Valeant CEO Says Company is Willing to Increase Offer to Acquire AllerganBy
J. Michael Pearson, chairman and chief executive officer of the specialty pharmaceutical company, Valeant Pharmaceuticals International, has sent a letter to the board of directors of the specialty pharmaceutical company, Allergan Inc., to say that Valeant would be willing to raise its offer to acquire Allergan to at least $200 per share. The statement follows ongoing efforts by Valeant to acquire Allergan, which Allergan has rejected. In June 2014, Valeant made an unsolicited approximate $53-billion bid to acquire Allergan following rejection by Allergan of earlier acquisition proposals by Valeant. Valeant had offered $72 in cash and 0.83 Valeant common shares for each share of Allergan stock.
“To be clear, Valeant is prepared to improve its offer and provide value to your shareholders of at least $200 a share,” Pearson said in the letter. “We are confident that an increase in our stock price, and in consideration, will provide that value. No other potential acquirer of Allergan has the operational and tax synergies that we have, and no other potential acquirer of Allergan can provide the value that we can.” A $200-a-share price would value Allergan at approximately $59 billion.
In response, Allergan issued the following statement: “If Valeant were to make an increased offer, the board would carefully consider it and respond in due course. However, to date, as we have noted repeatedly, Valeant’s offers have been grossly inadequate and significantly undervalued Allergan.”
In his letter, Pearson further said that the stock price of Allergan has risen to higher levels due to Valeant’s offer and interest in acquiring Allergan, and that Valeant’s offer still “represents a very substantial premium” even with what he described as an undervaluation of Valeant stock. He said that based on shareholder input and other financial assessment, Valeant stock should be trading for at least $150 per share. In commenting of Allergan’s stock performance, Pearson said: “Allergan’s shares were trading at $110 at the beginning of the year, and $117 before we made our offer. The market and peer group are flat this year. Given this, it is unimaginable that Allergan would be trading anywhere near where it is now without our offer, even with the cost cuts you belatedly put in place in direct response to us.”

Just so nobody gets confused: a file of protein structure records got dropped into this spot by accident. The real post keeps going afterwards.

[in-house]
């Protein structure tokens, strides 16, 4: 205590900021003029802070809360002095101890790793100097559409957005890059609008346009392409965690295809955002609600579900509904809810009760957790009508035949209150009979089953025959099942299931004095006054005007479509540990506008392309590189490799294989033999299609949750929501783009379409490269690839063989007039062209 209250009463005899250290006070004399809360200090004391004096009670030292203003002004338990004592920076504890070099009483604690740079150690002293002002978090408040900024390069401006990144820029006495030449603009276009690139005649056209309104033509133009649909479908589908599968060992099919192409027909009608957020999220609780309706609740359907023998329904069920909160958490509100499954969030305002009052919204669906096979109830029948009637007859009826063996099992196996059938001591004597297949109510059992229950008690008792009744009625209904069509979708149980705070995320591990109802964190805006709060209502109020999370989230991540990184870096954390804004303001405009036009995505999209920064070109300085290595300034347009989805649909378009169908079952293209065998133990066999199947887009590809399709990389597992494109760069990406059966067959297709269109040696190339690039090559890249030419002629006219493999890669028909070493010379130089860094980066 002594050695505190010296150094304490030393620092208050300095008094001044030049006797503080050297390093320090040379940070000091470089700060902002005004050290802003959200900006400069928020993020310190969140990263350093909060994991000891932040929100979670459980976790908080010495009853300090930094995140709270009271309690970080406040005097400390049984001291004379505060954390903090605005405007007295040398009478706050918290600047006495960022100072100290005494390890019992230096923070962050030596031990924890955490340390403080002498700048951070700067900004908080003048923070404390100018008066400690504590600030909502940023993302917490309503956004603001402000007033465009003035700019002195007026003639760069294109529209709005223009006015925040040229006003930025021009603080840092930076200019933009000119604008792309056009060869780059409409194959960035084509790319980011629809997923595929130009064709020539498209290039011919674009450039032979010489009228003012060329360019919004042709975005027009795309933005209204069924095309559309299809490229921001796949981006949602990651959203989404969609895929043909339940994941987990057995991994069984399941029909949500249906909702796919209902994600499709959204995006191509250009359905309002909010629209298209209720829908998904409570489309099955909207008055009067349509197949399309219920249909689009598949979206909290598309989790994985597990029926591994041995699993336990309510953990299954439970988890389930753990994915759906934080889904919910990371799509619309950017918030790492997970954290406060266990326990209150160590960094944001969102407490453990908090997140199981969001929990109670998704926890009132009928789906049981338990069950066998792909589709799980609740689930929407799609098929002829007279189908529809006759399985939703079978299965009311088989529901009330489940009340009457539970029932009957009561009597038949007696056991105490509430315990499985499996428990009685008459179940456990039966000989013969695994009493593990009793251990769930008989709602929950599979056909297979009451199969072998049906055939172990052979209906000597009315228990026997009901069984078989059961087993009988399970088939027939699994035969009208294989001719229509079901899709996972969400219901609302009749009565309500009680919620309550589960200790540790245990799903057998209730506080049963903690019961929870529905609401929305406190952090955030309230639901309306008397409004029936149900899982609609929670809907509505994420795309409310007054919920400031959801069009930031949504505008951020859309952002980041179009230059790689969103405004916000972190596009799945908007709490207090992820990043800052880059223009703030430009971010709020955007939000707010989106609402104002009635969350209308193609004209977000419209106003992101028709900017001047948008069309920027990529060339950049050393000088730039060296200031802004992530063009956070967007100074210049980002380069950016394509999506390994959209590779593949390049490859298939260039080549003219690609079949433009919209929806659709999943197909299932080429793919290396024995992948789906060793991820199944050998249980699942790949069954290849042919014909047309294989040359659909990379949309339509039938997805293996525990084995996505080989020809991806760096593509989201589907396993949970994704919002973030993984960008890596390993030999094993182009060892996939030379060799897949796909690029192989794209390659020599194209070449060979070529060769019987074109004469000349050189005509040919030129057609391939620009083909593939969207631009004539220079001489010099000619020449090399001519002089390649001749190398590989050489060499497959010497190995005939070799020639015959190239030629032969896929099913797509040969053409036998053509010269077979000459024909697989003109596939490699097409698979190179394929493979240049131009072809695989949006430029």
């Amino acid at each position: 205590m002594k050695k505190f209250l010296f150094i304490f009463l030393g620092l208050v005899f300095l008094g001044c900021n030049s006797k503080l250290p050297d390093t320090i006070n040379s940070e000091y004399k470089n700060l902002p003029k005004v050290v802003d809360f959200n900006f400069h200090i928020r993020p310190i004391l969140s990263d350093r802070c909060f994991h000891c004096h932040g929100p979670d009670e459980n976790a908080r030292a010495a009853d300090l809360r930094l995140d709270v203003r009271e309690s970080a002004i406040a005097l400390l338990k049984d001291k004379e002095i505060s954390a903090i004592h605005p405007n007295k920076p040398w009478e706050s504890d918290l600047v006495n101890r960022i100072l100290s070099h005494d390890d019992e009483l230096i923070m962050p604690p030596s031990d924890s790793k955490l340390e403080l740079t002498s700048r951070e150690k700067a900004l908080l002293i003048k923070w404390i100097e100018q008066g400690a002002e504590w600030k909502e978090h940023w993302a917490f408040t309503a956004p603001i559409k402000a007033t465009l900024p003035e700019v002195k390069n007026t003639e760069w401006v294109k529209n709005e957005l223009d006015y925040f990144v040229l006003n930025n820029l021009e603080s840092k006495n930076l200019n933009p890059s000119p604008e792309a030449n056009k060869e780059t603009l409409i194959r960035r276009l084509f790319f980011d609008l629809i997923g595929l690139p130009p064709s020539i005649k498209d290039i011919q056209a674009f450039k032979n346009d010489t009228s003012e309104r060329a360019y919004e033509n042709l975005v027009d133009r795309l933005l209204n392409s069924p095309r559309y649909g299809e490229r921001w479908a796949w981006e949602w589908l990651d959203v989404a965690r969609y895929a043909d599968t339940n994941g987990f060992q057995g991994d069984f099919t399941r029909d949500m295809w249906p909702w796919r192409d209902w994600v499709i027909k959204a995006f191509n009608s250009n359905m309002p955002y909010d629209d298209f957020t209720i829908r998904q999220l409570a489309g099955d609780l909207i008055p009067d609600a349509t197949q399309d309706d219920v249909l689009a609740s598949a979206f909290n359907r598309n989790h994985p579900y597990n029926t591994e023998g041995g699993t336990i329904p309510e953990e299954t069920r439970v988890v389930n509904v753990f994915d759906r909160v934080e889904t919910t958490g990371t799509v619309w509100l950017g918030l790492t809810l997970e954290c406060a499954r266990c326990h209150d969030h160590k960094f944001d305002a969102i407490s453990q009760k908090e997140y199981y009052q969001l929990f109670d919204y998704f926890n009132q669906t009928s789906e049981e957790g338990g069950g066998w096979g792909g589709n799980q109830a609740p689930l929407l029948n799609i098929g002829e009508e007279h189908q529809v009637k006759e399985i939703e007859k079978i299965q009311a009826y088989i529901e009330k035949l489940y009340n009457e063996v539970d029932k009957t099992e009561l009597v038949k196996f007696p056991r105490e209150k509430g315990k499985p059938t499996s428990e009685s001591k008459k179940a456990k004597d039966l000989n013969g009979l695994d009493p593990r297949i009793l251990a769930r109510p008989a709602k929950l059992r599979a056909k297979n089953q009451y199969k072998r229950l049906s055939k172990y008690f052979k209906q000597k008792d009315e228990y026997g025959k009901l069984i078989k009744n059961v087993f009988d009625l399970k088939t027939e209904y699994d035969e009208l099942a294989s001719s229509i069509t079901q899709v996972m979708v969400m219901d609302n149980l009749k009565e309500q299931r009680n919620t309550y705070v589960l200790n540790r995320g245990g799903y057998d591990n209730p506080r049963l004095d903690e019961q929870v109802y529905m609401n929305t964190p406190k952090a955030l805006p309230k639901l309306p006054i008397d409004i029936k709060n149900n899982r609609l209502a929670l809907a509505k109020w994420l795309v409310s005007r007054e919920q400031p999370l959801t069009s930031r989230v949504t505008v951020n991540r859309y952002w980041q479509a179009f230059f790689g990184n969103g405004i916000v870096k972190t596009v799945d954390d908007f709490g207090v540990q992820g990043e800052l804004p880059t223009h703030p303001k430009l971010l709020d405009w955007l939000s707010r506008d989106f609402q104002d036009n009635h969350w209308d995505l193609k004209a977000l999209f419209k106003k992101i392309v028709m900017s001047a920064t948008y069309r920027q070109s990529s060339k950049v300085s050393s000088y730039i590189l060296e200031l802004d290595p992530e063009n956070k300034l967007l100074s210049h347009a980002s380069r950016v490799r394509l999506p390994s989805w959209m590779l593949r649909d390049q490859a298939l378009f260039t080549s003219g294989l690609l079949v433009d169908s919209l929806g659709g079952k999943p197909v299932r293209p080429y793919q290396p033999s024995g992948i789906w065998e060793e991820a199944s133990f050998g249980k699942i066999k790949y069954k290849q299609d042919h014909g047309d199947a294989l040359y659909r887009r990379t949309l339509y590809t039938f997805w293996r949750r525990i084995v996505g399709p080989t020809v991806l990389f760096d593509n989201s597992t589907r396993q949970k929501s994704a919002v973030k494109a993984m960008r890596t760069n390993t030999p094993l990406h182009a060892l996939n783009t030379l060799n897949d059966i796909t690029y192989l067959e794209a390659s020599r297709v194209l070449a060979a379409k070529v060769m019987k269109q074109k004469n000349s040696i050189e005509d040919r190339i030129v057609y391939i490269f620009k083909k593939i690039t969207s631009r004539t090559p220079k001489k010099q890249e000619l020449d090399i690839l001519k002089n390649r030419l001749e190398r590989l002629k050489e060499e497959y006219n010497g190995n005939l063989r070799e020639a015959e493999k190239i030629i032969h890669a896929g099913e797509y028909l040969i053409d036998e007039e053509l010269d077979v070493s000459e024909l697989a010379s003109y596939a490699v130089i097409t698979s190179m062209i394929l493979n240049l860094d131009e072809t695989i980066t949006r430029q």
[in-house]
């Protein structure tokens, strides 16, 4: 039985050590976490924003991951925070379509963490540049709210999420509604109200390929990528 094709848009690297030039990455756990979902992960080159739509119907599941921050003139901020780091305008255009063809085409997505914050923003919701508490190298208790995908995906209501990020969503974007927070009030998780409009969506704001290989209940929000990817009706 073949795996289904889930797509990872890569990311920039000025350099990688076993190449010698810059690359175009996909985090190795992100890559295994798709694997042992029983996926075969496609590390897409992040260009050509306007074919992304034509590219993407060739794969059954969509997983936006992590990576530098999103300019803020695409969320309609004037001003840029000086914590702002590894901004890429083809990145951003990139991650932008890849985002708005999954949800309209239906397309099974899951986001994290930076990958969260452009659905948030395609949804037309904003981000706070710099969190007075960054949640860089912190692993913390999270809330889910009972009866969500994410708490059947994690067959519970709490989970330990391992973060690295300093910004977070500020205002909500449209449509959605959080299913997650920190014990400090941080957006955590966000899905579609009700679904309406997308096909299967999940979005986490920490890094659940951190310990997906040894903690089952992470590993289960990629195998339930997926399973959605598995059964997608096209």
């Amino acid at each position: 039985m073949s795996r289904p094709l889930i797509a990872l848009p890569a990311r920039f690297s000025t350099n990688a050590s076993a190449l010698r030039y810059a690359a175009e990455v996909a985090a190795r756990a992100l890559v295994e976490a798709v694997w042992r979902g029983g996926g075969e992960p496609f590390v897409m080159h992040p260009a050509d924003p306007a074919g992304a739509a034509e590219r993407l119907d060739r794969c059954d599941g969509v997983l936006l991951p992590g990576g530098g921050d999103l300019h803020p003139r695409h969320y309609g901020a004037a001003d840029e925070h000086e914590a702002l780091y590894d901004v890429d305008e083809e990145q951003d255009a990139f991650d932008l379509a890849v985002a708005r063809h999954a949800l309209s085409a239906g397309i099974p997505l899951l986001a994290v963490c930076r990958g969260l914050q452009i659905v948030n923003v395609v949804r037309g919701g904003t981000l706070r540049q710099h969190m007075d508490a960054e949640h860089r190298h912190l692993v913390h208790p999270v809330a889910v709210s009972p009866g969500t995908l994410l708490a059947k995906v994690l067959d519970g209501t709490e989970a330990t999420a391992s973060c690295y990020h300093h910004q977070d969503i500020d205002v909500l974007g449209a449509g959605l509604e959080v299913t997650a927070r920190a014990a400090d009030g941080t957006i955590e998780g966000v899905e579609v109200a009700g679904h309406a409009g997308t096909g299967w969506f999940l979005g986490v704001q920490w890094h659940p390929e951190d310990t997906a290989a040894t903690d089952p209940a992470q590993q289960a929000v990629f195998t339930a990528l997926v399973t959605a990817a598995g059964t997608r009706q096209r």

Pearson also questioned Allergan shareholder support. “Since we made our offer, many of your long-only shareholders, including your largest shareholder other than
In response, Allergan said in its letter: “Valeant’s letter does not indicate an increased exchange offer price nor does it disclose the mix of consideration; instead, Valeant goes to great lengths to defend its own stock price and to disparage Allergan, including making what we believe to be disparaging remarks about Allergan and its stock price.”
Allergan further commented: “The Allergan board has taken a number of actions over the past six months that have delivered tangible value to our stockholders and will continue to do so in the future. Wall Street analysts have recognized these actions and significantly raised the floor for a standalone Allergan. Allergan believes that any assertion that Allergan’s stock would be trading near its first quarter trading price absent the Valeant offer is not substantiated by fact. We also note that a number of long Allergan stockholders that have decreased their Allergan positions have told Allergan that they did so as they do not want to own Valeant stock.”
Allergan had previously scheduled a special shareholder meeting on December 18, 2014 to vote on a proposal to consider replacing members of its board of directors. The push to call a meeting was led by Pershing Square Capital Management, which built a stake in Allergan, and which is seeking to have the Valeant bid be taken.